This thought should move us profoundly to appreciate how much Jesus is in our human condition. To say that he was enjoying Beatific Vision while on earth would make him so unlike us; his Passion would be meaningless sham, pretence to say the least.

Jesus’ early life and life of prayer

We should also learn to admire his human life that he lived while on earth, subject to his parents: to Mary his mother and Joseph his foster father; we should admire his working along with Joseph and like all Jewish young men learning a useful trade; probably after Joseph’s death working to support his mother by his human labour.

We know from the Synoptic Gospel how he prayed to his Father early in the morning, or late in the evening, all by himself in that intimate prayer besides the usual public prayers of Jews of his time like the Shema (Deut 6.4-6 recited in the morning and evening), the Tephillah or 18 blessings recited thrice a day and the Synagogue worship on the Sabbath, the festivals at Jerusalem temple. One may wonder: is he not God? Then why should he pray

Questions like these show our ignorance of what Incarnation means and what “became man” that Nicene Creed proclaims. He needed to pray like anyone of us. We see in Mark how he is asking the disciples at the garden of Gethsemane to keep watch with him, in short to support him! We see him praying there to the Father asking him to let the chalice pass by.

Human emotions of Jesus and his character

Further note the compassion, gentleness, forgiveness, understanding sympathy, his healing the sick, feeding the multitudes, raising the dead to life and freeing people from devil possession all of which show his Father’s love care and concern visibly, tangibly. He was hungry, thirsty, tired, at times disappointed like any one of us. If we learn to read the Gospel of Mathew, Mark and Luke in between the lines we would perceive this humanity of Jesus very much.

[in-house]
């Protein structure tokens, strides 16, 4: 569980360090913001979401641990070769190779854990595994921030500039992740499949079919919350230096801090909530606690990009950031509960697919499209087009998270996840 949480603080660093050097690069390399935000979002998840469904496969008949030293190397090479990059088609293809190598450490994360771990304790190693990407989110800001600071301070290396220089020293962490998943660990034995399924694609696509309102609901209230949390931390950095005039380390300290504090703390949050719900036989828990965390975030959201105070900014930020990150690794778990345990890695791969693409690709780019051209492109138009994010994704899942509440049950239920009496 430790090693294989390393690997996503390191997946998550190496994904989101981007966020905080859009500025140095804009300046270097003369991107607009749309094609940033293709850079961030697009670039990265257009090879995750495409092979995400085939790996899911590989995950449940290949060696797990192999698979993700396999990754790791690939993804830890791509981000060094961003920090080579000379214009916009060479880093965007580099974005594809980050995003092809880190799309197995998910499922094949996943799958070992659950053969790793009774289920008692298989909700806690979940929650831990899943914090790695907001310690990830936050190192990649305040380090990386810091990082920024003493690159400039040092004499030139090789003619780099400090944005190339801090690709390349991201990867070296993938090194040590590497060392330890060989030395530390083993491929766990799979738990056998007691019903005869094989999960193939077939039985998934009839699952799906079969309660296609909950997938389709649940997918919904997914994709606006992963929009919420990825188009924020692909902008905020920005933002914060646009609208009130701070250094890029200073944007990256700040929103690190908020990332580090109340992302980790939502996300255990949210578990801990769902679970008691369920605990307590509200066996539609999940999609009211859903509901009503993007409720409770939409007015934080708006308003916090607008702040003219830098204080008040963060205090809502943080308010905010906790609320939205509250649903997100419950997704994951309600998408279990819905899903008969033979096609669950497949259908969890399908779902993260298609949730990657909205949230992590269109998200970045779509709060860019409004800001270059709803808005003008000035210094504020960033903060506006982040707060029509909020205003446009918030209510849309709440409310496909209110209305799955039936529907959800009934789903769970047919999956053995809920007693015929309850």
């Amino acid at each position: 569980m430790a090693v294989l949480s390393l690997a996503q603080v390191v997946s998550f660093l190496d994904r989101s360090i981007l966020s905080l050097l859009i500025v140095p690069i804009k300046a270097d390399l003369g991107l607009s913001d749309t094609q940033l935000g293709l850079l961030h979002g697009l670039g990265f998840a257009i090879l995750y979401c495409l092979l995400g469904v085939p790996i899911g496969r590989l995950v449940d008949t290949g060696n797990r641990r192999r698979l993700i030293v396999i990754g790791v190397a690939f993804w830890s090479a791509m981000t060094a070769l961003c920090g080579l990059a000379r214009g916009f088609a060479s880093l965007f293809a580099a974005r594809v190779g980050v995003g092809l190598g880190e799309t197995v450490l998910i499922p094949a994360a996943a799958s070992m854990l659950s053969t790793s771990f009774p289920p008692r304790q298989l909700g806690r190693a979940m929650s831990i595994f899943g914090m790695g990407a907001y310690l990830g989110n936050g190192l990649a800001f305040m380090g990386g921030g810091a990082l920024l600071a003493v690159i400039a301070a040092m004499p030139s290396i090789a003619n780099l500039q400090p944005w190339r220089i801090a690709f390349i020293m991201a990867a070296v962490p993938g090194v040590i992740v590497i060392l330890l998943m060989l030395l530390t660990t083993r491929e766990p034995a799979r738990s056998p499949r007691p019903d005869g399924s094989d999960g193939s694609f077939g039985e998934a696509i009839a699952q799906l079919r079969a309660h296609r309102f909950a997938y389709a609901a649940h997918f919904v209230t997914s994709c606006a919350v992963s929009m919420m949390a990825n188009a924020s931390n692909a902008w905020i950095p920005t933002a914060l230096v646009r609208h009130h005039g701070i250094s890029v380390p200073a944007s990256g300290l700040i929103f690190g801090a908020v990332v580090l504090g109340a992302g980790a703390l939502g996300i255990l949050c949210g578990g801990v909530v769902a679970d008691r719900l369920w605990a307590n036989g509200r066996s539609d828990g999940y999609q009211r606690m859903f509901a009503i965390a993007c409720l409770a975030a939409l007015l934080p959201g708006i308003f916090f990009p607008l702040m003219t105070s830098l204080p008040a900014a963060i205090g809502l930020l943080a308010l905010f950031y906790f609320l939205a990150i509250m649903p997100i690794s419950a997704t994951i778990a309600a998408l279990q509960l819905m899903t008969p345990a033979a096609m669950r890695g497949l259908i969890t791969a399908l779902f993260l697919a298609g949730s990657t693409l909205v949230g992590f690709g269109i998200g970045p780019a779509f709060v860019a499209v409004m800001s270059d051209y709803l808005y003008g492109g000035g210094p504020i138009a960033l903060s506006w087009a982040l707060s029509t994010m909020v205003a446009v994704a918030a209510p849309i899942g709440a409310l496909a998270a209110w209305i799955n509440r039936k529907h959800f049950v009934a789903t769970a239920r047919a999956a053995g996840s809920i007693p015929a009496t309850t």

While Mark presents Jesus and all his human weaknesses like a rough cut diamond, Luke presents him as a polite, polished gentleman. Speaking of his human weaknesses we could perhaps say that he too had his share of human weaknesses which could be termed as imperfections but never sins. Remember that when a man ran up to him and said: “Good Teacher, what must I do to inherit eternal life?’ And Jesus said to him, ‘Why do you call me good? No one is good but God alone” (Mk 10.17-18).

Obviously Jesus is speaking from his humanity which is created and as such has normal human imperfections. This is why we see him angry at times, pronouncing woes on Corazon and Bethsaida, cursing the unproductive fig tree, calling Peter Satan or Herod a fox or dubbing the Pharisees as whitened sepulchres etc. all these go only to show his humanity and how much he was in our human condition. He was happy when people praised and felt sad when they rejected him; he wept over Jerusalem, at Lazarus’ grave and would say with so much compassion to the widow of Nain “Do not weep” (Lk 7.11).